As a man of few words, with a soft-spoken voice and a determined attitude, owner-operator Jim Goad has his nose to the grindstone.
“I’d consider myself more of an old school driver — I keep my feet off the dash, work hard and I’m not in truck stops all the time. I try to be efficient,” said Goad, who has trucked on and off for 20 years.
The 45-year-old trucker drives a 2003 Peterbilt 379, and is leased on to Brady Trucking out of Normal, Illinois. He runs typically a Midwest and Eastern route, generally three weeks at a time, hauling plastic pellets. Whether an owner-operator or company driver, which he’s done in the past, hauling specialty freight is key to a bigger paycheck, said Goad.
“Go with something that’s like a specialty, not just normal freight, like I’m doing with the dry bulk — it’s something special,” he said. “[You’ll] make more money as an owner-operator or a specialty driver. I paid my truck off in a year and bought a second.”
This multi-truck owner doesn’t have any secrets or get-rich-quick tips. It’s simply a matter of money management.
“[When] I started September 5 of last year, I had no money in the bank, was completely broke, and bought a truck. And in a year, I paid it off. And I put new tires on it, redid the front end. I guess you could say money management” is key, he said. “I go home, I don’t spend a lot of money and when I’m out here, I don’t just go buy, I do buy some dumb stuff, but I don’t get wild with it.”
Though his second truck, a 2011 Peterbilt 389, is currently at his home “collecting dust,” he plans to hire a driver for it.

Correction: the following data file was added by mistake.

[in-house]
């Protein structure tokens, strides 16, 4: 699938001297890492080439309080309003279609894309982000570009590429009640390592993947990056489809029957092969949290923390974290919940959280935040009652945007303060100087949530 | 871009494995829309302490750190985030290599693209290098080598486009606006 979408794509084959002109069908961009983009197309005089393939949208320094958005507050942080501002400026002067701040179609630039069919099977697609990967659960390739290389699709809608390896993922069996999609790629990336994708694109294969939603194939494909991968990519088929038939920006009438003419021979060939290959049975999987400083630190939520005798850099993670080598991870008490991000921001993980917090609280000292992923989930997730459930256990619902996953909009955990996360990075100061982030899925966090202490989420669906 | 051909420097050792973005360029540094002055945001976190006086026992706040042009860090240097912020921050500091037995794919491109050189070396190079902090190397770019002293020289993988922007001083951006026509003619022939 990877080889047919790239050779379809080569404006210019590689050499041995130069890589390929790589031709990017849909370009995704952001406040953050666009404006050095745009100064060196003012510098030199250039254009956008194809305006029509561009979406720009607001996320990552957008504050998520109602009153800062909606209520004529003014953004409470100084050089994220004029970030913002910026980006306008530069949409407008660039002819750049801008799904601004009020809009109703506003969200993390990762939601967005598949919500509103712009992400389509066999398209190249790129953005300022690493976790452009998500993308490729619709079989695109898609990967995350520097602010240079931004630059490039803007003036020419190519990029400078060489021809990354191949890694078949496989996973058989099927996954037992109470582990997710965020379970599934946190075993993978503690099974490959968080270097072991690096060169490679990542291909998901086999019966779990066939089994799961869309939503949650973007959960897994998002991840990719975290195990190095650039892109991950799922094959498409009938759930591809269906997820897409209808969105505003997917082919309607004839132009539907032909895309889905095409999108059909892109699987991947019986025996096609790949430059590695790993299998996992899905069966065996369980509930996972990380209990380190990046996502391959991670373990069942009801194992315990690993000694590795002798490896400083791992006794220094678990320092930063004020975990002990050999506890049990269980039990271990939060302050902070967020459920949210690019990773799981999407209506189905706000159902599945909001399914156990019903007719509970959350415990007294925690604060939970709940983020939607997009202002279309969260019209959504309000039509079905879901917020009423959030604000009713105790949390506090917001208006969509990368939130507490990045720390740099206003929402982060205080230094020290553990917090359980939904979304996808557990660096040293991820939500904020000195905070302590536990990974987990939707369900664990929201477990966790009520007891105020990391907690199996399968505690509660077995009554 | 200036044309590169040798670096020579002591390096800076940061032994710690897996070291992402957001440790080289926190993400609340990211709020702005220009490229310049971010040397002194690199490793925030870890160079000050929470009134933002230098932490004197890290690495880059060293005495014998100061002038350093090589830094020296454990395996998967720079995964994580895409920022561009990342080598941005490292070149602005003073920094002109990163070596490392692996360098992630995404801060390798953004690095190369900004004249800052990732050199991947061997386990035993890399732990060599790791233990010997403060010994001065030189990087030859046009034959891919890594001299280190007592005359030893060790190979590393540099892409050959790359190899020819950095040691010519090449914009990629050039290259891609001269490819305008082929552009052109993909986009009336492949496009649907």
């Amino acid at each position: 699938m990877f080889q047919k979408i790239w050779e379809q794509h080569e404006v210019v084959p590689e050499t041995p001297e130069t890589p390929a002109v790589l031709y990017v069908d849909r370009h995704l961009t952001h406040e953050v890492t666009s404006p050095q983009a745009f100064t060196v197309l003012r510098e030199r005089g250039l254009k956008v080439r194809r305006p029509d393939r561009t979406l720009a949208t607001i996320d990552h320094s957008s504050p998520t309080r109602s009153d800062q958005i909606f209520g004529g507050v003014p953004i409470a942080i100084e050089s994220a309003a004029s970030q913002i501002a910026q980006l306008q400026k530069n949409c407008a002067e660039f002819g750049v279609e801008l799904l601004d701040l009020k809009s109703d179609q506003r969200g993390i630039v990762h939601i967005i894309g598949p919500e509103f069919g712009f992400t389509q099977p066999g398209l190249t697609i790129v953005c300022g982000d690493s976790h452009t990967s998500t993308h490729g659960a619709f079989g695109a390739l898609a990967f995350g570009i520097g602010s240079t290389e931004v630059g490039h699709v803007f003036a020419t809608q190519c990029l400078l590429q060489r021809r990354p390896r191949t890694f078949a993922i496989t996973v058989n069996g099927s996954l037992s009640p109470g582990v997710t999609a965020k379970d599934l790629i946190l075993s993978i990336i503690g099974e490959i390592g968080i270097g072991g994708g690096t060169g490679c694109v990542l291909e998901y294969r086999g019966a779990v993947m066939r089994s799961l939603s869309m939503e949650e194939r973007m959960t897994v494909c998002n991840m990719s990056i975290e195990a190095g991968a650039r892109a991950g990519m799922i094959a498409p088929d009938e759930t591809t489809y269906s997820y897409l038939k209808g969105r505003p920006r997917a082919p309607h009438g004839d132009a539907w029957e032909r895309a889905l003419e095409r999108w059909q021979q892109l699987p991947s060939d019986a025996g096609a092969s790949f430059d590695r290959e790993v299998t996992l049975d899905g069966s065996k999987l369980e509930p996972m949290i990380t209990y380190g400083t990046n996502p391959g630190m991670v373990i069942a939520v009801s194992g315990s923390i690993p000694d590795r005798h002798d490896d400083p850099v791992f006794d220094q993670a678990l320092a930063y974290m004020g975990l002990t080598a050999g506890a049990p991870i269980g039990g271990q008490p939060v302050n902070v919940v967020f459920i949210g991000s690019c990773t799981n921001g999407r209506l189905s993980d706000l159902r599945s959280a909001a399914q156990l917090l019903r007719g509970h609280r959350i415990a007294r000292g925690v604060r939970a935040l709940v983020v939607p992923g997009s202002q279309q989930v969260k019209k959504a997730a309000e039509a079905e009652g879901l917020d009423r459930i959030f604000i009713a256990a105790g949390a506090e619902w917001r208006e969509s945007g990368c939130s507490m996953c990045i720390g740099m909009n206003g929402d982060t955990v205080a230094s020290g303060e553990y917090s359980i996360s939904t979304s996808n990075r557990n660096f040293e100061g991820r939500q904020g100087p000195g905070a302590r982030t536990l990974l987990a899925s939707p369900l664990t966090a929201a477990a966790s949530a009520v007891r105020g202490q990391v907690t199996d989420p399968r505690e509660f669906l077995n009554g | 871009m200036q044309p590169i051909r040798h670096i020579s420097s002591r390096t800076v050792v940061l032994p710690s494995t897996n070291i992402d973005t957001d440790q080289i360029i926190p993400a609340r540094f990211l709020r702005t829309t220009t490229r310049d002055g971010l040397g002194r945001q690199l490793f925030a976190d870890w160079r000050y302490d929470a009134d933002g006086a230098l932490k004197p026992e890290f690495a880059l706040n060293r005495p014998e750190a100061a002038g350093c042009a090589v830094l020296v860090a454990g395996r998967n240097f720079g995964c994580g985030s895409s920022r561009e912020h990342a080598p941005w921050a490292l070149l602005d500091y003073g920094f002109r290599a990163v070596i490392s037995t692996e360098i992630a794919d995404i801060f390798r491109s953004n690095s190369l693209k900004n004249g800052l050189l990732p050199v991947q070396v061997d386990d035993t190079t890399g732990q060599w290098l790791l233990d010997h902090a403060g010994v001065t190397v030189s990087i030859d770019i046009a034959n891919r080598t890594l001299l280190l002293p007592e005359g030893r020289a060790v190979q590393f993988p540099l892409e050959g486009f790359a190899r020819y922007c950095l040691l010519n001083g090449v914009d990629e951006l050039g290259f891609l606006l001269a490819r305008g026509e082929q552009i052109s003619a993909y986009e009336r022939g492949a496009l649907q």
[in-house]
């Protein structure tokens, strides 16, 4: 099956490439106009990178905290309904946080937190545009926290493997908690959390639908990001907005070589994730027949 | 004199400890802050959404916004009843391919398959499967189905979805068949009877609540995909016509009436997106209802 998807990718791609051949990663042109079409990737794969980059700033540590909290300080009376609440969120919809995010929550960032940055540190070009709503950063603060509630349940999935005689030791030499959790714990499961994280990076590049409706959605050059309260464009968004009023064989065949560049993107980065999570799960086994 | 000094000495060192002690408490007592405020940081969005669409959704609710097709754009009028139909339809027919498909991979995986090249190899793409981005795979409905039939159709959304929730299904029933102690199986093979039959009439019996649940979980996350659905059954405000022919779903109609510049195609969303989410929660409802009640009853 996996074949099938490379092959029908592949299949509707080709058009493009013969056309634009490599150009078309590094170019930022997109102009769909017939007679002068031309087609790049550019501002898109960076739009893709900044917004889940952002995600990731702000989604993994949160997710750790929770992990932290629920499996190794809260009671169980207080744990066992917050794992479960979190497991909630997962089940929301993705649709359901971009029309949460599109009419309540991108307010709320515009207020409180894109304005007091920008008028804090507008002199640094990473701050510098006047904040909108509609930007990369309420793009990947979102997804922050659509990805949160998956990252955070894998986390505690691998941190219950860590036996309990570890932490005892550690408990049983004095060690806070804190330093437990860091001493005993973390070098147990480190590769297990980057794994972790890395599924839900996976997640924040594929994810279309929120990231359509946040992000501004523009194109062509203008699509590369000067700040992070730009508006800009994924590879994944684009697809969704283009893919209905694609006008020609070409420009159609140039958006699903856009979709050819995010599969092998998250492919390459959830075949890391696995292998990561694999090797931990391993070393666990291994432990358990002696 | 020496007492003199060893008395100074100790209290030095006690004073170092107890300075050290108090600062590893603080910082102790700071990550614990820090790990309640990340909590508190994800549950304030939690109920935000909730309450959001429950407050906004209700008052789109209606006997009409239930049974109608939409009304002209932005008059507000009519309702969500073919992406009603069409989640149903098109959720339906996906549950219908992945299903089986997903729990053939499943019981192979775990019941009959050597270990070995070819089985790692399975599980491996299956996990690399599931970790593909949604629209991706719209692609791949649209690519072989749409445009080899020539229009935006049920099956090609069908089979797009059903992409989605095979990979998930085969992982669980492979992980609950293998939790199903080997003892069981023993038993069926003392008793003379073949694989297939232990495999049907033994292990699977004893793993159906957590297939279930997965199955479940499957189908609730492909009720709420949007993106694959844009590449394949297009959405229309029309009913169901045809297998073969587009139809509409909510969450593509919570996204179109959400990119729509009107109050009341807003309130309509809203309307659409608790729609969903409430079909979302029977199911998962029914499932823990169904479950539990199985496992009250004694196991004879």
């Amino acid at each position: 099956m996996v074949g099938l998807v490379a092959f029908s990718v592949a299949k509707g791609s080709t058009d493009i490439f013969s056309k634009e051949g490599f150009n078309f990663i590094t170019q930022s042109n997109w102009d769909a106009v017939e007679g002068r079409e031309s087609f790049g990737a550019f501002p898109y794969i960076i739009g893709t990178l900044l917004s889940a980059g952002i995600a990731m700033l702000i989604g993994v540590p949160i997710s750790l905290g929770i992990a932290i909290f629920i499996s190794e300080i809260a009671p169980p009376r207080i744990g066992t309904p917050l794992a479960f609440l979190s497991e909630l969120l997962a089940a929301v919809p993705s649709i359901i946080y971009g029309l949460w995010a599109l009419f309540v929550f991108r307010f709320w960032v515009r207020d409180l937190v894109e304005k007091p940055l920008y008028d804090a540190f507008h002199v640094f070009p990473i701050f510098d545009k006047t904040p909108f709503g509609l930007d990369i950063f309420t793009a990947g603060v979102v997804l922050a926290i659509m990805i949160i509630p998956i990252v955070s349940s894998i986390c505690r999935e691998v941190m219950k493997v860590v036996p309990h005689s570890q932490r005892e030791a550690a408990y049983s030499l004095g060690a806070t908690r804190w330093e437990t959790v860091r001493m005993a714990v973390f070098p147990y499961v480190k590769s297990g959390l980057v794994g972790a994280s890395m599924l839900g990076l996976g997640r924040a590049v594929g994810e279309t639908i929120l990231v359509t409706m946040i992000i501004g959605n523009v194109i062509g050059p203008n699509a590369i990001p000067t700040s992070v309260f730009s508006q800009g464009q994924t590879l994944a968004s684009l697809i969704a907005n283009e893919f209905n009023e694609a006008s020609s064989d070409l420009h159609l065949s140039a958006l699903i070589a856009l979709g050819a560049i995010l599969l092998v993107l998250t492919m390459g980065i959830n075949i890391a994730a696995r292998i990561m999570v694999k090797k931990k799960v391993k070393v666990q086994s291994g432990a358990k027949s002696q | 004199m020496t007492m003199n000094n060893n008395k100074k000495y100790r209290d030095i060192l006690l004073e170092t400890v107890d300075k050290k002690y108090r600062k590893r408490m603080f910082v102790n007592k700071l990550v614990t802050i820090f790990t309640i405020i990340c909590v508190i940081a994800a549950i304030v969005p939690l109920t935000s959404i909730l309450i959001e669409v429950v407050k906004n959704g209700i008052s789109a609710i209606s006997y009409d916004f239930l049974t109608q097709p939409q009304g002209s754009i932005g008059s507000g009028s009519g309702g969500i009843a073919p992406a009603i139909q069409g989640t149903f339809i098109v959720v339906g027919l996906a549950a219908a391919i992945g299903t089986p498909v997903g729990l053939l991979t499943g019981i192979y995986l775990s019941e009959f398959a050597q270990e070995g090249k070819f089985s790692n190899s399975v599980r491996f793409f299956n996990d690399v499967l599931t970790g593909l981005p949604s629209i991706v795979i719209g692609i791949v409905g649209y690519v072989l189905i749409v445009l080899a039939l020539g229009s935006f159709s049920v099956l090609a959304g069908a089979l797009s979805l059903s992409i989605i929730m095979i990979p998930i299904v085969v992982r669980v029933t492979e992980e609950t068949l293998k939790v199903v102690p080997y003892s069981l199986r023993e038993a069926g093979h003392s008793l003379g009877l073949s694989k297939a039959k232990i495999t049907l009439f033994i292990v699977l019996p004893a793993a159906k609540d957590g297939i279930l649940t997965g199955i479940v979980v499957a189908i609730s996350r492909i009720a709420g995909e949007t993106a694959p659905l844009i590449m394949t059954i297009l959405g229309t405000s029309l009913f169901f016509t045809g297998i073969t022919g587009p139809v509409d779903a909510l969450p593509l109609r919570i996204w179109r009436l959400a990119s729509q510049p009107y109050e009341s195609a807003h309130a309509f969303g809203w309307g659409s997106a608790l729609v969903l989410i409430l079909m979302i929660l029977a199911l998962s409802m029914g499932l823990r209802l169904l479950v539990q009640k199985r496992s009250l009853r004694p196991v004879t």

Goad said he got into trucking for the money and the lack of available career opportunities near him. He lives in Marion County, just outside of the northeast town of Jefferson, Texas, with a population of a little more than 2,000 people.
“Where I’m at we don’t even have a store,” Goad said.
After so many years in the industry, it’s easy to look at what’s become of the industry and society with a critical eye.
“Four-wheelers have no respect for trucks,” he said. “They ignore turn signals, always have to try and stay in front of you, always getting in your safe distance.”
One of the worst things about other motorists, he said, is not reading road signs when one lane is ending. “Cars and semi’s get in the wrong lane to get ahead and it causes a long back up.”
And, he added, “We can’t leave out drivers that get fuel and block fuel pumps while they grocery shop and take breaks or whatever they do.”
Furthermore, he said electronic logging devices or ELDs need to stay out of trucks.
“They say it’s going to be healthier for a truck driver; how is it going to be healthier to sit in a truck stop for 16 hours?” he wanted to know.
Amid the darkness in the industry that often stems from a lack of “respect,” Goad said there are bright moments in the day, like children doing the “arm pull” and support from the public.
“I guess another cool thing is when people pass you and give the thumbs up,” he said. “I try to keep my truck clean and classy looking. It’s my own truck and I’m proud of it. I like when it catches an eye.”
Goad, who has one grown daughter and two grandchildren, likes to relax while home in Texas, typically five days at a time.
“I usually hang out with my buddy. We cook out and drink beer. He’s Mexican, so we usually have beer and tacos,” he said. “Or we may get in the boat, ride around the lake.”
Trucking may have been a career born out of necessity for Goad, but it’s one that has made him successful.
“I have goals of just to keep pushing and make my way and hopefully get out of a truck one day,” he said. 8